Doulas are not bound by any specific religious practices.

“I’ve read the Bible, the Quran, I work with chevra kadisha in the Jewish tradition,” said Arthur. “I help the people that just want to close the chakras after death. I try to keep my personal spiritual beliefs out of it,” she added.

Baby boomers have helped drive the increase in death doulas.

While many have drifted away from the religiosity of their parents’ generations, some are opening up to spirituality, if not religion.

A study released last year by the University of Southern California’s Edward R. Roybal Institute on Aging, reported that one in five of the 599 baby boomers in the study had increased their religious or spiritual activities as they aged.

“Many people become more engaged in religion and more involved in religious activities as they approach the end of life, USC professor Vern Bengtson said in a news release about the study.

Arlene Stepputat, a Santa Barbara-based death doula and baby boomer, calls death the “last bastion” for her generation. “We have been changing things all along, and now we are changing death, too, because now it is us.”

Stepputat, the founder of Dying in Grace, a doula service, sees the trend toward doulas as a marker of the information age.

“People have more access to information about death and want a more personalized experience with dying,” she said.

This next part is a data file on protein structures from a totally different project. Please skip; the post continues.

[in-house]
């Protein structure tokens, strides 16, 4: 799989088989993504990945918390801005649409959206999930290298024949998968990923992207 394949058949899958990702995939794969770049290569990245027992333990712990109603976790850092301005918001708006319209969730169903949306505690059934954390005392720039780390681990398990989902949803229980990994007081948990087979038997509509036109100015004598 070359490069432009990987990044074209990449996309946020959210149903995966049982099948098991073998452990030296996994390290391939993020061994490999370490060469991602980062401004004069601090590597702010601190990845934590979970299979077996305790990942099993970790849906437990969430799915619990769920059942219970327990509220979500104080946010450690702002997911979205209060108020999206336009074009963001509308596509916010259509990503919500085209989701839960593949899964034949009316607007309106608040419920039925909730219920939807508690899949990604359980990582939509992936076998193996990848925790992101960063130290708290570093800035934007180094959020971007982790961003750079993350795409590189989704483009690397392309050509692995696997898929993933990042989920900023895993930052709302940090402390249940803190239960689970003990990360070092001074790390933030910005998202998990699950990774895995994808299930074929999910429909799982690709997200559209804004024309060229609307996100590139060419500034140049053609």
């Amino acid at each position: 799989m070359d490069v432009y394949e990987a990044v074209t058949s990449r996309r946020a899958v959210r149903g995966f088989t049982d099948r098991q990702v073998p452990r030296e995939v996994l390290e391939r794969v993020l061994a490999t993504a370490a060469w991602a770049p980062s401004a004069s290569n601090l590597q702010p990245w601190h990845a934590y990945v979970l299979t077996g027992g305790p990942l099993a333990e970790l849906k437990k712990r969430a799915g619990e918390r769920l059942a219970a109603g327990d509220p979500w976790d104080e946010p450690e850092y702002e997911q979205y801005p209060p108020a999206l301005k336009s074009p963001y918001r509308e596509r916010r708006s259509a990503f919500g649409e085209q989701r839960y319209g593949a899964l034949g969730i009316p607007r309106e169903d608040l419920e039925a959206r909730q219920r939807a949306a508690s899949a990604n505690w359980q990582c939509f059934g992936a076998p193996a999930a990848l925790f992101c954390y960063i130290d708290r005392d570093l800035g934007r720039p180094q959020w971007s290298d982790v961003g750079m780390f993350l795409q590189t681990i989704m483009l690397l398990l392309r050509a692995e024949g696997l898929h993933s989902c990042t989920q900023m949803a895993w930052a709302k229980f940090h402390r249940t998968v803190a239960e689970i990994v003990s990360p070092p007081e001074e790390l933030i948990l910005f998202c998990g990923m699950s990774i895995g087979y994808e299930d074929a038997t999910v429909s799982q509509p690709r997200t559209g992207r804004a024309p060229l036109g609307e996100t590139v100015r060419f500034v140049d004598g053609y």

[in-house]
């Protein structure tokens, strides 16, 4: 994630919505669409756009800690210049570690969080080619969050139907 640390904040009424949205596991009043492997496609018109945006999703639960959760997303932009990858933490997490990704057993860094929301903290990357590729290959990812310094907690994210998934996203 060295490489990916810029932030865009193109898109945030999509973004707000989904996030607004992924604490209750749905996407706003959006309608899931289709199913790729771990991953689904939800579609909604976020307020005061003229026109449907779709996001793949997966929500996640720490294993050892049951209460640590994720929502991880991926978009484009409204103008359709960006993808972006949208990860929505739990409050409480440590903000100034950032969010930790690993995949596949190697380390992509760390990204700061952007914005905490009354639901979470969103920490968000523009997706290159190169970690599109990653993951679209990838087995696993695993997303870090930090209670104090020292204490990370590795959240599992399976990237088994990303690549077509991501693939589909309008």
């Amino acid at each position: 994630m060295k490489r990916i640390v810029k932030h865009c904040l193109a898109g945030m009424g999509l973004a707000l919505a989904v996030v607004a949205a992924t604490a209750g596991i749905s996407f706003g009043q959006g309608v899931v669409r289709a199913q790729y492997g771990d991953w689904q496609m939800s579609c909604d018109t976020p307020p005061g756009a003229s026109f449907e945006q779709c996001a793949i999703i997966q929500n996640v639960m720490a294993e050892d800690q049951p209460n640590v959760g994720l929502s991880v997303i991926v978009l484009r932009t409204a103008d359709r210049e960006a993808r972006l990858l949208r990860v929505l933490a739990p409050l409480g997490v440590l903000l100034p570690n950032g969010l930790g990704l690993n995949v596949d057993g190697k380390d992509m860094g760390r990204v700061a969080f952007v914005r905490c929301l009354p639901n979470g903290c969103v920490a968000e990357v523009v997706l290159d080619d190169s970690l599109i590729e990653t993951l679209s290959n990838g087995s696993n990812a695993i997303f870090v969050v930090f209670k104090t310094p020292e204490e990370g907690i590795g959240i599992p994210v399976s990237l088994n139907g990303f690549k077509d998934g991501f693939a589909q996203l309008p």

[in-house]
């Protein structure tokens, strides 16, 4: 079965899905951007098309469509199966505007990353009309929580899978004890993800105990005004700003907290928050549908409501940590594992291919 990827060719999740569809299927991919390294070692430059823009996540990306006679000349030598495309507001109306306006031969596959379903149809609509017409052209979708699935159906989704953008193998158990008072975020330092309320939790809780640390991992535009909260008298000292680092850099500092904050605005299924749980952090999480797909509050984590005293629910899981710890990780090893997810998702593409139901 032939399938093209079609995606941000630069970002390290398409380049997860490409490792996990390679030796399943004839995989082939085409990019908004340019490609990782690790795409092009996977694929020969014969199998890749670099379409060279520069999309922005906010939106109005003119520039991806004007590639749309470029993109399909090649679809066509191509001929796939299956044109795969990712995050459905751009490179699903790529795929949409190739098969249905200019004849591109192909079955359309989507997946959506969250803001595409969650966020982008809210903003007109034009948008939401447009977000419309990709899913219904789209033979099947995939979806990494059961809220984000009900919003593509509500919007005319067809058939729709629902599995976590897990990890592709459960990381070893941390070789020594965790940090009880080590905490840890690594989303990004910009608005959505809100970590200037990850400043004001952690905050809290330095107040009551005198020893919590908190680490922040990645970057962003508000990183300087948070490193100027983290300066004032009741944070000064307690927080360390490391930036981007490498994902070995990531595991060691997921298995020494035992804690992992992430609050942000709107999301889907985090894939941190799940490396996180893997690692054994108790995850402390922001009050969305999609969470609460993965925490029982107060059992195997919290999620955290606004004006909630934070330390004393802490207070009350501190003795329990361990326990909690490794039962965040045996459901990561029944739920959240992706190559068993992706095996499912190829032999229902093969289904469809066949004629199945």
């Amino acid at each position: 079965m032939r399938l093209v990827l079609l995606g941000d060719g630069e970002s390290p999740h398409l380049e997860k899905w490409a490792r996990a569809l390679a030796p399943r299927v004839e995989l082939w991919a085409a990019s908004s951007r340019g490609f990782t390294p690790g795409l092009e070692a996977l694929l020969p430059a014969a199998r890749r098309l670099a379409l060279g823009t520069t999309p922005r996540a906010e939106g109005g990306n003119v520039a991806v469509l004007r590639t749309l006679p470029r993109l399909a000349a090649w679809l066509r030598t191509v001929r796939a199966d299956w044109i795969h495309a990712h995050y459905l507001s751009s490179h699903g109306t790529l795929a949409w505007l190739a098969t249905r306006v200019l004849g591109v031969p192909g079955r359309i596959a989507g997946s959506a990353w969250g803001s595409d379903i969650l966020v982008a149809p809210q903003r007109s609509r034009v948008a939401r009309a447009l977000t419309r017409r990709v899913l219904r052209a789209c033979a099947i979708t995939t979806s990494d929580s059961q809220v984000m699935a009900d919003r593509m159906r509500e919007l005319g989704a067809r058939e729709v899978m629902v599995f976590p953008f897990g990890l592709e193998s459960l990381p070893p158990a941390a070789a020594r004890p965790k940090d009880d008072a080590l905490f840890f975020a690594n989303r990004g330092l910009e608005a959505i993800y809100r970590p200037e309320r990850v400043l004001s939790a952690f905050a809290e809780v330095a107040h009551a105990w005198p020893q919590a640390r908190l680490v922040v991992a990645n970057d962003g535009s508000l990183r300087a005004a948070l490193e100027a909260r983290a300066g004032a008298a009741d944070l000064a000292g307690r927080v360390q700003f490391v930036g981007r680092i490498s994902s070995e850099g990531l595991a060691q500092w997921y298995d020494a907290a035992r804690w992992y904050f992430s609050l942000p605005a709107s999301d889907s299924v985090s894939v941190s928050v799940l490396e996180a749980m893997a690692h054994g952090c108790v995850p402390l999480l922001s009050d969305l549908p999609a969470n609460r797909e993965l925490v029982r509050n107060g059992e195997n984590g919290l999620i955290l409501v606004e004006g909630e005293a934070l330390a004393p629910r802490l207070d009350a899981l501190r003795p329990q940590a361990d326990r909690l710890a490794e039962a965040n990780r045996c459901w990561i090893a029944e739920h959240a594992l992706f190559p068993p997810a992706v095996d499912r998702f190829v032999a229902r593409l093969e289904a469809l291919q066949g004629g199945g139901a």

The Rev. Olivia Bareham speaks to the Art of Dying Institute thanatology program in 2019, in New York. Photo courtesy of Sacred Crossings

Rev. Olivia Bareham, an inter-faith minister and “death midwife,” teaches courses on end-of-life care. She sees people of all ages taking a keen interest in death.

“There are 22-year-olds, 28-year-olds and 80-year-olds; the ages are across the board,” said Bareham, the founder of Sacred Crossings Institute for Conscious Dying.

Being around death has quieted Bareham’s anxieties about the end of her own life, for the most part.

“I’m totally comfortable with death,” said Bareham, who is 63. “When it’s my turn, I don’t know, maybe fear will creep in, but nothing keeps me awake at night.”

Jauchler said that talking about death has helped her appreciate life more.

She began her career as a drama therapist. She began her death doula work after watching a loved one die and received her doula certification four years ago.

At 65, she fits squarely in the baby boomer generation. She may have started this profession as a way to face her own mortality, but something changed along the way.

“I appreciate life and the experience of living so much more,” Jauchler said. “I say thank you to everything, even the crappy stuff; it’s all part of this life experience.”

Chace Beech is a graduate student at USC Annenberg School of Journalism, interested in alternative spirituality, religion and health reporting. She is a graduate of Kenyon College and a Los Angeles native.